A Foe We Can See

Spotted Lanternfly, A Foe We Can See, The Local Reporter
Spotted Lanternfly


By Kit Flynn and Lise Jenkins

Ive grown weary of living in fear of things I cant see. Happily, the North Carolina Department of Agriculture is raising a call for help — they need our collective eyes watching for the arrival of Lycorma delicatula, commonly known as the spotted lanternfly. At least this is a foe I can spot.

This is very bad bug, it has been making a mess, both environmentally and economically, in states north of here. North Carolina experts believe the spotted lanternfly will breech our boundaries sometime this year.

The department of agriculture has response teams ready to do battle, but it doesn’t have the ability to monitor our entire state on its own.

While we are taking our socially distant walks outside, we can watch and report possible sightings. Lacing up my hiking boots, I puff with pride at the thought of my new role of citizen-scientist-slash-eco-defender. So much better than leading another video chat.

Heres what to watch for:

This insect looks different at each stage of its life. When it hatches over the next few weeks it is small, only about 1/4long, with a black body and white spots. Two months later it will grow to about 1/2long, transforming to red with white spots and black legs.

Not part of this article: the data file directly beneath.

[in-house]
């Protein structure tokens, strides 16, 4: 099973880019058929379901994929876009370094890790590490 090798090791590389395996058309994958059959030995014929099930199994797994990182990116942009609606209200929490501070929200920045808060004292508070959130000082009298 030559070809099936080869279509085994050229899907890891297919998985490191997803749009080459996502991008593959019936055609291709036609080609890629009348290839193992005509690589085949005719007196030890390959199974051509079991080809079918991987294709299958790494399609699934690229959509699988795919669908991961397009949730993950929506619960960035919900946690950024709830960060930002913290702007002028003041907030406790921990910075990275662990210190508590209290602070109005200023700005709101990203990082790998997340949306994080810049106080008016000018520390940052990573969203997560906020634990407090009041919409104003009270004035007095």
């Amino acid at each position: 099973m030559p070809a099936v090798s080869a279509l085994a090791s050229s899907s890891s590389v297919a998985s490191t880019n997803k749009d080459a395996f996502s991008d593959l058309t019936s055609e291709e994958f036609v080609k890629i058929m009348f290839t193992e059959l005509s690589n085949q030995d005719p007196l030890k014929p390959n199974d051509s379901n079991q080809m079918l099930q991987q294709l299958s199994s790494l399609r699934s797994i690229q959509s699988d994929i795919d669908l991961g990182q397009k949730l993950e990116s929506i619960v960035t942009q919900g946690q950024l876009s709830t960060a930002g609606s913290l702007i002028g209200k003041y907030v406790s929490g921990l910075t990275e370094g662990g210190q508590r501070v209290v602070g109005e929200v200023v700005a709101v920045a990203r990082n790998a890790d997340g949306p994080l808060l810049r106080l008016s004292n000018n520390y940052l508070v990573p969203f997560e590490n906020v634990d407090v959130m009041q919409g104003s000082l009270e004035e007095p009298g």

Taking another two months to reach adulthood, it will be approximately 1long, with grey wings that have spots and patterned tips. Despite its large wings, it hops more than it flies.

If you spot one, or even think you might have, take a photo and email your sighting to the state department of agriculture. Theyve set up a special address: Badbug@NCARG.gov.

Regulatory Entomologist Whitney Swink stresses that the department would “rather get 1,000 false reports than have one true sighting go undetected. Its that important.

How did we get here? Its a complicated story, which we will tackle over the next few months in an ongoing series.

But what we do about it is easy — if you see it, report it.

Absent from their gardens, Kit and Lise enjoy roaming our region exploring the intersection of horticulture and suburban living. More on Instagram @AbsenteeGardener or email: info@absentee-gardener.com

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